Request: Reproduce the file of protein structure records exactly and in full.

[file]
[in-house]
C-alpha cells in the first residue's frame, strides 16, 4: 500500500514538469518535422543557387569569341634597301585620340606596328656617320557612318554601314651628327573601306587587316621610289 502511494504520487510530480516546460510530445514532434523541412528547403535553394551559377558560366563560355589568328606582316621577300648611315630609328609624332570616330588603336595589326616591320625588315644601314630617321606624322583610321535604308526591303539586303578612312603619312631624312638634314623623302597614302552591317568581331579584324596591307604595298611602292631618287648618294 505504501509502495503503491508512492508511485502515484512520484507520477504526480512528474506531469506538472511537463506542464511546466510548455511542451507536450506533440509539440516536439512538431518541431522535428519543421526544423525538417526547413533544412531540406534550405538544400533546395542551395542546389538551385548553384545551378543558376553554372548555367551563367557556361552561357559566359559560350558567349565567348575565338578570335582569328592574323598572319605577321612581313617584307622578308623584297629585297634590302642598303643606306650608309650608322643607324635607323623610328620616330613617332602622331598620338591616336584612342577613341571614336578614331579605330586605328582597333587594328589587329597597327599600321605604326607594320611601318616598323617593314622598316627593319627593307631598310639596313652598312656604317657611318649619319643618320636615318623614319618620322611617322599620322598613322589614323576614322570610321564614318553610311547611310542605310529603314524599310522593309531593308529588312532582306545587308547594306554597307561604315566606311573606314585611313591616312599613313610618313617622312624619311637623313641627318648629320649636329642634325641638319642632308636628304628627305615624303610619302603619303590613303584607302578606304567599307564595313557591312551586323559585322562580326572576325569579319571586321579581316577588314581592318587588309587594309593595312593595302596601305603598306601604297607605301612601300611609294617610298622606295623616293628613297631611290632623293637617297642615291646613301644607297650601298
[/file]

[in-house]
C-alpha cells in the first residue's frame, strides 16, 4: 500500500514538469518535422543557387569569341634597301585620340606596328656617320557612318554601314651628327573601306587587316621610289 502511494504520487510530480516546460510530445514532434523541412528547403535553394551559377558560366563560355589568328606582316621577300648611315630609328609624332570616330588603336595589326616591320625588315644601314630617321606624322583610321535604308526591303539586303578612312603619312631624312638634314623623302597614302552591317568581331579584324596591307604595298611602292631618287648618294 505504501509502495503503491508512492508511485502515484512520484507520477504526480512528474506531469506538472511537463506542464511546466510548455511542451507536450506533440509539440516536439512538431518541431522535428519543421526544423525538417526547413533544412531540406534550405538544400533546395542551395542546389538551385548553384545551378543558376553554372548555367551563367557556361552561357559566359559560350558567349565567348575565338578570335582569328592574323598572319605577321612581313617584307622578308623584297629585297634590302642598303643606306650608309650608322643607324635607323623610328620616330613617332602622331598620338591616336584612342577613341571614336578614331579605330586605328582597333587594328589587329597597327599600321605604326607594320611601318616598323617593314622598316627593319627593307631598310639596313652598312656604317657611318649619319643618320636615318623614319618620322611617322599620322598613322589614323576614322570610321564614318553610311547611310542605310529603314524599310522593309531593308529588312532582306545587308547594306554597307561604315566606311573606314585611313591616312599613313610618313617622312624619311637623313641627318648629320649636329642634325641638319642632308636628304628627305615624303610619302603619303590613303584607302578606304567599307564595313557591312551586323559585322562580326572576325569579319571586321579581316577588314581592318587588309587594309593595312593595302596601305603598306601604297607605301612601300611609294617610298622606295623616293628613297631611290632623293637617297642615291646613301644607297650601298